Is That All There Is?

“Is That All There Is?” became a hit for Peggy Lee in August 1969, the month that followed the July 29 moon landing featured so prominently at the end of the first half of Season 7. Though not much ...

“Is That All There Is?” became a hit for Peggy Lee in August 1969, the month that followed the July 29 moon landing featured so prominently at the end of the first half of Season 7. Though not much time has gone by, the televised Nixon speech that comes later in the episode dates it at April 1970—just enough time for Roger to have nurtured his luxuriant, albeit fake-looking mustache. The show has kept its characteristic and elegant slowness rather than making an unseemly rush for the exit. But the sense that the end is nigh is hard to separate from a general sense of disillusionment—the title (“Enttäuschung”) of the Thomas Mann story that inspired the Lieber / Stoller song.

Disillusionment fits nicely into the aesthetic practice observed by Lauren Goodlad and Caroline Levine in the last half-season, and perhaps by others before then: what goes on inside the story is designed to echo how the show itself is doing, or how Weiner and company hope or fear it might be doing. (The success or failure of Sterling Cooper = the success or failure of Mad Men, and so on.) Many fans are no doubt as disappointed or fatigued with the show itself as its characters are with the lives they have achieved or stumbled into during their years together. The gambit here seems to be that the revealing of their onscreen disillusionment might give the series the jolt of energy needed to bring it home in high style. Like Don’s recently recollected “I banish you!” to the tobacco companies, it’s risky, and it may be less principled than it looks.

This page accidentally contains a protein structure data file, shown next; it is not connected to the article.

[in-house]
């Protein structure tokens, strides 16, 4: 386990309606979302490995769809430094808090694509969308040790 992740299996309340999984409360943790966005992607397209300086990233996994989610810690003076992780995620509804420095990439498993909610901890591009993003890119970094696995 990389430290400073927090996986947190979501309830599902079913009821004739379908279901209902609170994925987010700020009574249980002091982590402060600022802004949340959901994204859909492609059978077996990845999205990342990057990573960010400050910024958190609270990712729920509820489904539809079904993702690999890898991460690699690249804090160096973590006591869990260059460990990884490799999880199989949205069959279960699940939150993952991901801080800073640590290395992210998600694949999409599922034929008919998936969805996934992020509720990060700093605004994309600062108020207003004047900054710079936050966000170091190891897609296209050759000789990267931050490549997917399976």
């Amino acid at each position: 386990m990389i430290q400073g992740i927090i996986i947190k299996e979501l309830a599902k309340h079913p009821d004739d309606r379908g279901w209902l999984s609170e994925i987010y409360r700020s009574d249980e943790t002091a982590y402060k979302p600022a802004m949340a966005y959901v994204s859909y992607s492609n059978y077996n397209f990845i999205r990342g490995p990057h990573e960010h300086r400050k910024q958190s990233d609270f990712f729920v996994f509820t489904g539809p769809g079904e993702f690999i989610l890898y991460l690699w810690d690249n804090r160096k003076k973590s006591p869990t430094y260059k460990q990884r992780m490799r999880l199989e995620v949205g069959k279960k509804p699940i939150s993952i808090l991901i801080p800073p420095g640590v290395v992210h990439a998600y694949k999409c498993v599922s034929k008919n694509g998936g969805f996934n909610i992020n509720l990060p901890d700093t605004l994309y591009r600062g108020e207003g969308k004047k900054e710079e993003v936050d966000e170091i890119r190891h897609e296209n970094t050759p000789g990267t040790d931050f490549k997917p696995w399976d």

The title of the episode, “Severance,” turns out to refer most directly to Ken Cosgrove, an eye-patched would-be writer and minor character, rather than to Don or Peggy, characters whose commitments to or alienations from their work we care more about. Ken is abruptly dismissed by McCann, now (as per the financial machinations of the mid-season finale) the parent company of Sterling Cooper. Ken’s wife has been urging him to give up advertising and follow his old dream of writing. She has reminded him that advertising for a company like Dow Chemical means being a cog in a great violence-producing machine. (I remind the younger generation that Dow was notorious for manufacturing both napalm and Agent Orange.) Dow is also her father’s company, a connection that, despite Ken’s reluctance, has bolstered his career.